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Top 10 Attractions in Luxor, Egypt

Luxor is one of the best open-air museums in the world with so many unique archeological sites to explore. Originally known as Thebes, Luxor was the capital of ancient Egypt during parts of the Middle Kingdom (2030-1650 BC) and New Kingdom (1550-1070 BC).

Experience the wonder of this ancient city by descending into painted rock cut tombs in the Valley of the Kings, walking through the Great Hypostyle Hall of Karnak Temple, and soaring high above the Nile River in a hot air balloon!

Brad and I spent three days in Luxor during our two-week backpacking trip to Egypt in January 2021. To learn more about our experience traveling during COVID-19 check out this post.

With so many possible activities it can be hard to narrow down what to do! Below I've ranked my top 10 attractions in Luxor. Check out my other posts on Cairo and Sharm El Sheikh to learn more about our travels in Egypt.

#1 Sunrise Hot Air Balloon Ride

Known as the religious capital of ancient Egypt, Luxor is separated into the east and west banks of the Nile River. The east bank (sunrise) signified life and rebirth as seen in structures such as Karnak Temple dedicated in part to the sun god Amun-Re. Whereas the west bank (sunset) signified death and elaborate rock cut tombs were constructed as a final resting place to safely journey to the afterlife.

Begin your visit to Luxor with a sunrise hot air balloon ride to view the east and west banks in all of their glory! We booked with Hod-Hod Soliman and got picked up at our hotel at 5:00 AM before crossing the Nile River in a motorboat to standby while the hot air balloons prepared for takeoff.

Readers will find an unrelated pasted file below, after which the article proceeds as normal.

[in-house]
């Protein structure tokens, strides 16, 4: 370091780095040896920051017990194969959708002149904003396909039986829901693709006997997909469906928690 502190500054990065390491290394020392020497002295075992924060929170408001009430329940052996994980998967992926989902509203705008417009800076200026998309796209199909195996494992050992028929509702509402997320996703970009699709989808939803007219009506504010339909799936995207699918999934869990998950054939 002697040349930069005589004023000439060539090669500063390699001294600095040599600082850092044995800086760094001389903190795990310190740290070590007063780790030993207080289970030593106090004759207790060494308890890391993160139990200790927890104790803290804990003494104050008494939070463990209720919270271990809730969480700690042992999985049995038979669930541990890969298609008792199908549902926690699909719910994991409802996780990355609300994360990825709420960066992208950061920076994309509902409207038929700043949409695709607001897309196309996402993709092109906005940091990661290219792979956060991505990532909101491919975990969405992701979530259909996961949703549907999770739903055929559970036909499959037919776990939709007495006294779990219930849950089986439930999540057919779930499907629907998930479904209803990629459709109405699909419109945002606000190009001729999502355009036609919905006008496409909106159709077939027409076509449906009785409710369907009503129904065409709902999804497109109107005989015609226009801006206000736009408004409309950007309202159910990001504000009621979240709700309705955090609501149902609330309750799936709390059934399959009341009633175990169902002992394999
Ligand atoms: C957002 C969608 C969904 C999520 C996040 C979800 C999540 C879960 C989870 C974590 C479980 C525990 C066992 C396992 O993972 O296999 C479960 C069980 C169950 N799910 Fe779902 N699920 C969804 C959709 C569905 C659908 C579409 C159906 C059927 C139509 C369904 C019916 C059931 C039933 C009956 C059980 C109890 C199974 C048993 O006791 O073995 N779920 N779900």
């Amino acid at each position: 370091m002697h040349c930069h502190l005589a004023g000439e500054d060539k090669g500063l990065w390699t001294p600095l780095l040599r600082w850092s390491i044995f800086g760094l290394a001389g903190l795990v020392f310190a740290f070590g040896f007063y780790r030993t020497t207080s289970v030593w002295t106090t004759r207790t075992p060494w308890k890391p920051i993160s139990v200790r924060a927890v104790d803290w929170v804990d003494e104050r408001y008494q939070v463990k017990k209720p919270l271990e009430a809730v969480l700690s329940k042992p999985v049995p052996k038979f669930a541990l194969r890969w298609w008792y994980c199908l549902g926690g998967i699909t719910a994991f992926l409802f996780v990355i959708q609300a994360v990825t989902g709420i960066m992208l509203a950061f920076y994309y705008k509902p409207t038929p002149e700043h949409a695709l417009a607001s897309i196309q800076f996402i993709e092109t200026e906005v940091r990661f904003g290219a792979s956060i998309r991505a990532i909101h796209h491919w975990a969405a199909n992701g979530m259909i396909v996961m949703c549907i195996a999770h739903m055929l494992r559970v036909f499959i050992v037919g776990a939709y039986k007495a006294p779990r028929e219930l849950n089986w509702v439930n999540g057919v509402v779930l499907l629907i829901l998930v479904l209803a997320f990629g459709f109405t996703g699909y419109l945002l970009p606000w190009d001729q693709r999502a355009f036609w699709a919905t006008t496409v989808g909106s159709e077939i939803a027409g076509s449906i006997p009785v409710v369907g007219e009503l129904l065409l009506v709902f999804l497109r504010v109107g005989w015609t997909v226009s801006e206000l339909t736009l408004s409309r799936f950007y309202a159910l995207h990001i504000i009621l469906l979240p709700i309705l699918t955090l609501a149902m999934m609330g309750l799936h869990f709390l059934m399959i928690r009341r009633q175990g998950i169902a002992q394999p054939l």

Lifting off into the air was pure magic! Watching the rising sun illuminate the lush sugarcane fields covered in fog and marveling at the numerous temples below was an unforgettable bucket list experience.

TIP: Hop into one of the basket corners to get a great spot away from the intense heat of the burners.

#2 Karnak Temple

Prepare to be in awe as you enter the complex of Karnak Temple through the Avenue of Sphinxes, which once connected all the way to Luxor Temple. A project is currently underway to fully restore the 1.7 mi avenue. Several pharaohs contributed to the construction of the temple from the Middle Kingdom up until the Ptolemaic Period (332-30 BC).

Here you will find the tallest surviving ancient obelisk in the world commissioned by Hatshepsut. The Great Hypostyle Hall is an engineering marvel with 134 columns in 16 rows representing papyrus. Some of the carved hieroglyphics still have original paint!

#3 Valley of the Kings

In 1922, Howard Carter and his team discovered the small tomb of boy-king Tutankhamun filled with a plethora of treasures. Although the artifacts are now on display in the Egyptian Museum and Grand Egyptian Museum (opening 2021), visitors can step inside to admire the colorful walls depicting scenes from the Book of the Dead and view his mummy.

Based on the recommendations of our tour guide, we explored the rock cut tombs of Rameses IX (KV 6), Merenptah (KV 8), Rameses III (KV 11), and Rameses V/VI (KV 9). A tomb was constructed up until the pharaoh's death and no expense was spared. The elaborate craftsmanship of this impressive necropolis is extraordinary!

TIP: Only a select amount of tombs are open at a time so trust your guide to know which ones to visit. Check out this helpful post by Earth Trekkers for more information.

#4 Luxor Temple

Pharaohs wanted to leave a lasting legacy and invested a great deal of time constructing temples. These symbolic structures were often dedicated to the gods, but Luxor Temple breaks this tradition. First commissioned in 1400 BC, by Amenhotep III, the purpose of the temple was the rejuvenation of kingship and a possible place of coronation.

Rameses II eventually completed the temple and made sure to leave his mark. Most of the large granite statues and hieroglyphics carved on the sandstone glorify his reign. Originally two granite obelisks flanked the entrance, but one was moved to Paris in 1833.

TIP: Touring at least one temple at night is a must do in Egypt! The architecture evokes an energetic quality and the statues take on a spooky appearance.

#5 Mortuary Temple of Hatsepshut - Deir el-Bahri